Duke Pharmacologist Says Animal Studies on DEET's Brain Effects Warrant Further Testing and Caution in Human Use
DURHAM, N.C. -- A Duke University Medical Center
pharmacologist is recommending caution when using the
insecticide DEET, after his animal studies last year found the
chemical causes diffuse brain cell death and behavioral changes
in rats after frequent and prolonged use.
Mohamed Abou-Donia, Ph.D. has also called for further
government testing of the chemical's safety in short-term and
occasional use, especially in view of Health Canada's
recent decision to ban products with more than 30 percent of
the chemical. Every year, approximately one-third of the U.S.
population uses insect repellents containing DEET, available in
more than 230 products with concentrations up to 100
While the chemical's risks to humans are still being
intensely debated, Abou-Donia says his 30 years of research on
pesticides' brain effects clearly indicate the need for caution
among the general public.
His numerous studies in rats, two of them published last
year, clearly demonstrate that frequent and prolonged
applications of DEET cause neurons to die in regions of the
brain that control muscle movement, learning, memory and
concentration. Moreover, rats treated with an average human
dose of DEET (40 mg/kg body weight) performed far worse than
control rats when challenged with physical tasks requiring
muscle control, strength and coordination. Such effects are
consistent with physical symptoms in humans reported in the
medical literature, especially by Persian Gulf War veterans,
"If used sparingly, infrequently and by itself, DEET may not
have negative effects – the literature here isn't clear," he
said. "But frequent and heavy use of DEET, especially in
combination with other chemicals or medications, could cause
brain deficits in vulnerable populations."
Children in particular are at risk for subtle brain changes
caused by chemicals in the environment, because their skin more
readily absorbs them, and chemicals more potently affect their
developing nervous systems, said Abou-Donia. Commonly used
preparations like insecticide-based lice-killing shampoos and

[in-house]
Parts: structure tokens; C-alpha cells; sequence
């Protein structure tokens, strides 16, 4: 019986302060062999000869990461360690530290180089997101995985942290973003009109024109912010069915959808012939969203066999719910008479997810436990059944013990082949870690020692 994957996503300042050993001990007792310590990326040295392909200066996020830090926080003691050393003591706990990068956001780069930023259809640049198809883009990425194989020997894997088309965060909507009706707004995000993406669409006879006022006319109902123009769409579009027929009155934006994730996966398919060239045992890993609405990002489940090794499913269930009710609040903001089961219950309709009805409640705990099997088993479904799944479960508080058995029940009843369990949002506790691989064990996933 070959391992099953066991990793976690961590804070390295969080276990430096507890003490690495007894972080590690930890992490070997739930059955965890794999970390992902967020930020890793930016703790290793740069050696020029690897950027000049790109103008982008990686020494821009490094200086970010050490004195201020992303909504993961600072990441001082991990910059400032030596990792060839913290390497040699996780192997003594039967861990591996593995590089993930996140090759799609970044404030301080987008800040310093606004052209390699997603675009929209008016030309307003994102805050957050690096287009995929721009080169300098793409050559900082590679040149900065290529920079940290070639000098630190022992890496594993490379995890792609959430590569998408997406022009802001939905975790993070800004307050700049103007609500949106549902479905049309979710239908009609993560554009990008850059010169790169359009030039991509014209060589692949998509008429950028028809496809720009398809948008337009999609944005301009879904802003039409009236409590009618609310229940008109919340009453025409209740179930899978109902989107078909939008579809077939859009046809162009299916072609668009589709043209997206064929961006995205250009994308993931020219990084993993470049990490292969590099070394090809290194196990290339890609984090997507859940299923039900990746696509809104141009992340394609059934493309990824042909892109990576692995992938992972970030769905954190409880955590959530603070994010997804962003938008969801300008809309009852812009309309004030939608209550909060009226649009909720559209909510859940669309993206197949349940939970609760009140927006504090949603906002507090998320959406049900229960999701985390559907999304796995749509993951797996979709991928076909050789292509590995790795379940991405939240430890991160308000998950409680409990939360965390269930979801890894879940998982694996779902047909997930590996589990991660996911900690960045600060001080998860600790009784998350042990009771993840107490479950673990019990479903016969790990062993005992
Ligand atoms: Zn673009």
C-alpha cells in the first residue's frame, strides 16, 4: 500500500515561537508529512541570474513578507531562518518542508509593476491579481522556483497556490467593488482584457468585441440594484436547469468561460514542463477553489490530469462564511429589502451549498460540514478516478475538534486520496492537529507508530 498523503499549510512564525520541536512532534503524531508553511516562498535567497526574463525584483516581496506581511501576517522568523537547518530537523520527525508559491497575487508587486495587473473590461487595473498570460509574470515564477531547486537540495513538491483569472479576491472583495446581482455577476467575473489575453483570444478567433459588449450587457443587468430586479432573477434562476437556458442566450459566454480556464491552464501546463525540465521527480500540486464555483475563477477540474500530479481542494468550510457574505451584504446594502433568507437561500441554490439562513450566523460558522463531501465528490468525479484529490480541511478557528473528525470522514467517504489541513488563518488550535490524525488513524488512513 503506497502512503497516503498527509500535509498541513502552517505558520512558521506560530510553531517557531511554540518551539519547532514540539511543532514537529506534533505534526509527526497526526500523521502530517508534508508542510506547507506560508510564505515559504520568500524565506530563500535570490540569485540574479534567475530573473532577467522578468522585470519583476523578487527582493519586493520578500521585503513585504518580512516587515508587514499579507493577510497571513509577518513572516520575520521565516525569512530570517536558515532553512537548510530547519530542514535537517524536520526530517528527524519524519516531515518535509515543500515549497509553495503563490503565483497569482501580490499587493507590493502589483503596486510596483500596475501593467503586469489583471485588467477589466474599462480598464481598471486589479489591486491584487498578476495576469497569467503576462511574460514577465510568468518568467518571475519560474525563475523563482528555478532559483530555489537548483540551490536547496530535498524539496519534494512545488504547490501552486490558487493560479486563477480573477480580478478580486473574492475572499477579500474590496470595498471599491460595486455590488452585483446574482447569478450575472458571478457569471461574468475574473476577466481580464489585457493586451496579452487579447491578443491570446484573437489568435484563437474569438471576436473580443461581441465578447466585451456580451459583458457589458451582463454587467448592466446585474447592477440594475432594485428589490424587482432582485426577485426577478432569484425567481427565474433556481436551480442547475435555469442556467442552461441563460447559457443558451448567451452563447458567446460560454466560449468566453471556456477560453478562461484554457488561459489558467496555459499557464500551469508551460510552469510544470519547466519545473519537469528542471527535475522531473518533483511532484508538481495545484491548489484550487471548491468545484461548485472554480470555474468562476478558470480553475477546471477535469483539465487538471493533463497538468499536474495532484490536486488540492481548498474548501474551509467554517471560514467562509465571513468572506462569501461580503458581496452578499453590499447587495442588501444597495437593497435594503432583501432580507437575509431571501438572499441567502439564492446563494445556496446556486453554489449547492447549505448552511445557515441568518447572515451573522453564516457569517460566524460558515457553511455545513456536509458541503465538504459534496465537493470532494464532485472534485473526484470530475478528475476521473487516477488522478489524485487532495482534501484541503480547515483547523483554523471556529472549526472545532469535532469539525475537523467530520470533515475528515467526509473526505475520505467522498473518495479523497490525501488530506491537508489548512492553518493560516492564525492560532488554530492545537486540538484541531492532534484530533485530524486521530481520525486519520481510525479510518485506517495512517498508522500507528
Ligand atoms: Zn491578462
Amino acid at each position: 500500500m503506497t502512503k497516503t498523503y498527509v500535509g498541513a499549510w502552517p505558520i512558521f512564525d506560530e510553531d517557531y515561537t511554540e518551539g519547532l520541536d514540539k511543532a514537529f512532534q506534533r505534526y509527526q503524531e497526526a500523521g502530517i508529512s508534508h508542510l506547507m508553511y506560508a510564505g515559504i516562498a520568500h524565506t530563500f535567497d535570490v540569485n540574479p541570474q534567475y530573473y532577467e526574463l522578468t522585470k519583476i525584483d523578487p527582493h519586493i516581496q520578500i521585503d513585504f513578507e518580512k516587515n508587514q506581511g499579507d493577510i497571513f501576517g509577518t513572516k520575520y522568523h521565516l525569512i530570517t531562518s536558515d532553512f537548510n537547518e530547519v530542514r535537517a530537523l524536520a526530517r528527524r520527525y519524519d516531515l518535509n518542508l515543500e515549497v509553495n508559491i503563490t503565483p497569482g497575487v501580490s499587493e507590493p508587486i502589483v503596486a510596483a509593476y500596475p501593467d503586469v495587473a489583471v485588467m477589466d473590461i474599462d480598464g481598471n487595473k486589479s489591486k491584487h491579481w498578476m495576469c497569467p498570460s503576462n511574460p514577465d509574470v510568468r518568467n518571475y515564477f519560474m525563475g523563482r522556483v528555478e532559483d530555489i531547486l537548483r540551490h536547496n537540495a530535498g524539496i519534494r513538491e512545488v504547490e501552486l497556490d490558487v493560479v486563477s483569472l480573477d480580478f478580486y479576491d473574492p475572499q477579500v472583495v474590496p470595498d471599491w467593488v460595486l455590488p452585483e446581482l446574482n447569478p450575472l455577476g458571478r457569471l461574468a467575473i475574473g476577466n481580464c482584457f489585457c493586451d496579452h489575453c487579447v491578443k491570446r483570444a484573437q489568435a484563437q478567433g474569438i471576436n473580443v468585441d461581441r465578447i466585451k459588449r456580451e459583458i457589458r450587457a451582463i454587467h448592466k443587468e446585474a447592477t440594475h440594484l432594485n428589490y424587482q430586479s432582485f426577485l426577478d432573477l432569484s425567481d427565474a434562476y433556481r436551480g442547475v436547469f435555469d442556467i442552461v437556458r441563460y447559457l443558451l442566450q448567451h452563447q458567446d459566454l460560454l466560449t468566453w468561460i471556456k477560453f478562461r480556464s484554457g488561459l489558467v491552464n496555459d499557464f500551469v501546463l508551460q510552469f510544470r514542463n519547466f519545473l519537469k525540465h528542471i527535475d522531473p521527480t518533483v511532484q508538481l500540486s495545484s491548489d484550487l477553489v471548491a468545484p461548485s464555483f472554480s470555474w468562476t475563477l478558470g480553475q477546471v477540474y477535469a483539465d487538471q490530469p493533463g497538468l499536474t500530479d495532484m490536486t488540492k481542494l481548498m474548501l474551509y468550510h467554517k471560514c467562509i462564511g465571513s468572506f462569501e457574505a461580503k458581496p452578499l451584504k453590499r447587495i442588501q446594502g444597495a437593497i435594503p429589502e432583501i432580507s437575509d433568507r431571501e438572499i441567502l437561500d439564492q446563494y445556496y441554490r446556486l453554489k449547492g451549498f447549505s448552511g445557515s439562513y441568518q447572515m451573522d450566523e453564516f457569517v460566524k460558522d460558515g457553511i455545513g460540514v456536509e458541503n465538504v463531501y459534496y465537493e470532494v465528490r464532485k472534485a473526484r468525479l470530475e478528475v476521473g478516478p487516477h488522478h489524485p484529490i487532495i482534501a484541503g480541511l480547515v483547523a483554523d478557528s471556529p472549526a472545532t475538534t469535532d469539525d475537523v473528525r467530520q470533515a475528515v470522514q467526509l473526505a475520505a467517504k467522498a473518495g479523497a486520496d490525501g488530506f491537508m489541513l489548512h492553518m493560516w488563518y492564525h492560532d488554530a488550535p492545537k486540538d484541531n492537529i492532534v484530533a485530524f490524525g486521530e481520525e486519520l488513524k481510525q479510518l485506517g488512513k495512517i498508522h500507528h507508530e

insect repellents are assumed to be safe because severe
consequences are rare in the medical literature. Yet subtle
symptoms -- such as muscle weakness, fatigue or memory lapses
--might be attributed erroneously to other causes, he said.
With heavy exposure to DEET and other insecticides, humans
may experience memory loss, headache, weakness, fatigue, muscle
and joint pain, tremors and shortness of breath, said
Abou-Donia. His earlier research, examining the brain effects
of three chemicals used during the Persian Gulf War, clearly
demonstrated that chickens exhibited similar signs that the
Gulf War veterans complained of upon returning from service.
(Journal of Toxicology and Experimental Health, May, 1996,
Volume 48, p. 35 - 56).
Such overt symptoms are not seen immediately after use but
may manifest themselves months or years after exposure, making
a cause-and-effect relationship difficult to establish , said
Abou-Donia. By studying animals such as chickens and rats,
however, researchers are able to compress the time between
exposure and the onset of symptoms: 10 months of a rat's life
is several years in a human's life. Moreover, researchers can
study layers of the rats' brains at various stages after
exposure to measure the chemical's effects on the brain.
Indeed, Abou-Donia's two most recent studies demonstrate the
severe brain and behavioral deficits that rats experience after
two months of daily skin applications with DEET and permethrin,
another common insecticide, (Experimental
Neurology, 2001, volume 172 , p.153- 171); and following 60
days of exposure to DEET and permethrin, and 15 days of
pyridostigmine bromide, an anti-nerve gas agent (Journal of
Toxicology and Environmental Health, 2001, volume 64, p.
373-384). Both studies examined the effects of each drug alone
and in combination.
In each study, the treated animals initially appeared to be
normal, just like the control group, said Abou-Donia. But when
challenged with neurobehavioral tasks that required muscle
control, strength and coordination, the rats demonstrated
serious impairments. Moreover, a detailed analysis of their
brains clearly showed that large numbers of brain cells were
dying within three critical brain structures: the cerebral
cortex, which controls muscles and movement; the hippocampal
formation, which controls memory, learning and concentration;
and the cerebellum, which synchronizes body movements.
In addition, many of the surviving brain cells showed signs
of degeneration and damage consistent with the presence of
harmful byproducts called oxygen free radicals (also known as
reactive oxygen species), which can damage DNA and cell
membranes in the brain and the nervous system.
The most severe brain cell changes and sensorimotor deficits
were seen among rats exposed to combinations of DEET,
permethrin and the anti-nerve gas agent pyridostigmine bromide,
which reduces the body's normal ability to inactivate
pesticides. Such findings confirmed Abou-Donia's 1996 and 2001
animal studies demonstrating that harmless doses of these three
chemicals proved highly toxic to the brain and nervous system
when used in combination.
"The take home message is to be safe and cautious when using
insecticides," said Abou-Donia. "Never use insect repellents on
infants, and be wary of using them on children in general.
Never combine insecticides with each other or use them with
other medications. Even so simple a drug as an antihistamine
could interact with DEET to cause toxic side effects. Don't
spray your yard for bugs and then take medications. Until we
have more data on potential interactions in humans, safe is
better than sorry."